Cranium heads off to space while God drops in on a ground full of ageing aetheists who have a choice word or two to say about their angelic benefactors. Meanwhile, it would seem, Sunstar couldn’t care less about his past dealings with Cranium that scarred him so deeply that any reader of the debut issue would feel some empathy with him. And even more after hearing how non-plus Sunstar is over the whole debate. No, he’d rather explain to Jesus how he gets his hair cut, in a fabulous riff on a very particular scene in Superman The Movie that will have you chuckling along in another highly philosophical but funny instalment of the second coming of Christ by Mark Russell, Richard Pace and Leonard Kirk. Each scene perfectly encapsulates its own provocative thoughts that circle back to what it means to be human and humane in today’s society. The dramatic irony of a room full of atheists complain to God is not lost on anyone reading this series, but a great example of Russell’s subtle humour he threads throughout this issue. It engages the reader while drawing us into the conversation. A conversation that happily places God’s side of the story into the mix while still staying faithful to… well, faith.
And, it’s also God who comes to dominate this issue. And, again, instilling both himself and a sideline of humour along with him. A forthright kinda guy who’s not afraid to use language better suited to a bar, or sports field, I have always enjoyed Russell’s depiction of this all-too human deity. Juts a family guy trying to reconnect with his son and the world. Better late than never, right?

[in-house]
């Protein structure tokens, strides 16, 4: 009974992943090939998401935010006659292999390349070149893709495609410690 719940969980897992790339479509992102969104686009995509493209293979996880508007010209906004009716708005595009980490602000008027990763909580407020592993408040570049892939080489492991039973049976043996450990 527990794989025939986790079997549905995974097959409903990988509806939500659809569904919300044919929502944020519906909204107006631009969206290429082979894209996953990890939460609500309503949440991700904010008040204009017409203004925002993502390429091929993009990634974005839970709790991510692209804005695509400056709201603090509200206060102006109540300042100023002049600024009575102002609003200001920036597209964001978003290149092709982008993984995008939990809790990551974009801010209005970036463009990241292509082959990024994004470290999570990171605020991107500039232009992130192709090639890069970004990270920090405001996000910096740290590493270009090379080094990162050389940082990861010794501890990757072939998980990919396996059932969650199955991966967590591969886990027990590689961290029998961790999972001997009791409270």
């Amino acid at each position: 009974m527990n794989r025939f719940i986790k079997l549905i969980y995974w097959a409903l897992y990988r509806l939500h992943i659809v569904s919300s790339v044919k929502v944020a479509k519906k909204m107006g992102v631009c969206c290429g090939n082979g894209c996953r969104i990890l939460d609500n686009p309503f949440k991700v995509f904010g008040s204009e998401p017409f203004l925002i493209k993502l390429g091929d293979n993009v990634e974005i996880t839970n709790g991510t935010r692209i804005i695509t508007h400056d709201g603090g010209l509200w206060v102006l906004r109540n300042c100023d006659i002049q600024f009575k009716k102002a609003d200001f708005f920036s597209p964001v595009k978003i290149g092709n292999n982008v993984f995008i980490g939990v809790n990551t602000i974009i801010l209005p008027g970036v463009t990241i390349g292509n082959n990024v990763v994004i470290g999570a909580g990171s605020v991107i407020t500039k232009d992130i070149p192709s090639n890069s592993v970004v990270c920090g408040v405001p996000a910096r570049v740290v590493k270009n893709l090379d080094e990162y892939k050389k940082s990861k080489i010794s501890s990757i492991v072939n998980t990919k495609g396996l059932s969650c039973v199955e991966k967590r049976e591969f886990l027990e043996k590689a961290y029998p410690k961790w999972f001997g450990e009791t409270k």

Pace and Kirk’s double act on art continues to delight. A clear, clean style that never fails to capture the emotive impact of each scene wonderfully well in a comic that is more joyous than your average super hero series. But, with valid points to make about our contemporary world and how we treat and monetise faith and art thereby making us more a morally bankrupt global population. Andy Troy’s colours one again balance the artwork.
With a pallet that is neither garish for gothic. A suitable colour scheme to reflect the upbeat and light-heated tone of this book.
Coming up with new ways in which to look at the world, and for a third series, is a tough gig. But, Russell delivers each and ever time. And, while the theological thoughts are fun in the way they are so conversationally presented, there is still a serious story beating underneath. As Jesus finds out first hand by the end of the issue.
Second Coming: Trinity #2 is out Wednesday 10th May from AHOY Comics
Cranium heads off to space while God drops in on a ground full of ageing aetheists who have a choiceCOMICONRead More